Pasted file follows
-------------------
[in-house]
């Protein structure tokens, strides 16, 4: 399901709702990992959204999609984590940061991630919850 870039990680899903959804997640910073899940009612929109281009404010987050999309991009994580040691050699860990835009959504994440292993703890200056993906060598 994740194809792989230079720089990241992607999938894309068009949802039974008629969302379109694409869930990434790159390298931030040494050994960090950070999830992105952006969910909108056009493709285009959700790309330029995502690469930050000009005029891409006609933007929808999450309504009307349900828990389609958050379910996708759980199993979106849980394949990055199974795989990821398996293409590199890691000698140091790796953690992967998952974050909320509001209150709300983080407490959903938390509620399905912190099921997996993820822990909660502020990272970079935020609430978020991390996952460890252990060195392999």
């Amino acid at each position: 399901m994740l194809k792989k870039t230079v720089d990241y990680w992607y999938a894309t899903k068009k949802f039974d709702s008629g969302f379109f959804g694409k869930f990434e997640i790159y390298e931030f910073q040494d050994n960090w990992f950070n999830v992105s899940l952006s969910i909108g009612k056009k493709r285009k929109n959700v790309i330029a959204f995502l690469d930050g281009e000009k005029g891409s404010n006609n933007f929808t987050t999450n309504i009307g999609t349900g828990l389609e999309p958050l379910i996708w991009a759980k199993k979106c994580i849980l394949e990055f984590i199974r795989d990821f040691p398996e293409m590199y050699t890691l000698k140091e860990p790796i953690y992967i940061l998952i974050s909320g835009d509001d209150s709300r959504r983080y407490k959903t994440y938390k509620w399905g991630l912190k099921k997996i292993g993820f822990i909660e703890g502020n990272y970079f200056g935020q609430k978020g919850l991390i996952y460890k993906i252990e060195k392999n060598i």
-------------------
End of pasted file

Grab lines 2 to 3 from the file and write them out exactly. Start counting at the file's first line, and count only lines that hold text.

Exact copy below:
């Protein structure tokens, strides 16, 4: 399901709702990992959204999609984590940061991630919850 870039990680899903959804997640910073899940009612929109281009404010987050999309991009994580040691050699860990835009959504994440292993703890200056993906060598 994740194809792989230079720089990241992607999938894309068009949802039974008629969302379109694409869930990434790159390298931030040494050994960090950070999830992105952006969910909108056009493709285009959700790309330029995502690469930050000009005029891409006609933007929808999450309504009307349900828990389609958050379910996708759980199993979106849980394949990055199974795989990821398996293409590199890691000698140091790796953690992967998952974050909320509001209150709300983080407490959903938390509620399905912190099921997996993820822990909660502020990272970079935020609430978020991390996952460890252990060195392999």
């Amino acid at each position: 399901m994740l194809k792989k870039t230079v720089d990241y990680w992607y999938a894309t899903k068009k949802f039974d709702s008629g969302f379109f959804g694409k869930f990434e997640i790159y390298e931030f910073q040494d050994n960090w990992f950070n999830v992105s899940l952006s969910i909108g009612k056009k493709r285009k929109n959700v790309i330029a959204f995502l690469d930050g281009e000009k005029g891409s404010n006609n933007f929808t987050t999450n309504i009307g999609t349900g828990l389609e999309p958050l379910i996708w991009a759980k199993k979106c994580i849980l394949e990055f984590i199974r795989d990821f040691p398996e293409m590199y050699t890691l000698k140091e860990p790796i953690y992967i940061l998952i974050s909320g835009d509001d209150s709300r959504r983080y407490k959903t994440y938390k509620w399905g991630l912190k099921k997996i292993g993820f822990i909660e703890g502020n990272y970079f200056g935020q609430k978020g919850l991390i996952y460890k993906i252990e060195k392999n060598i």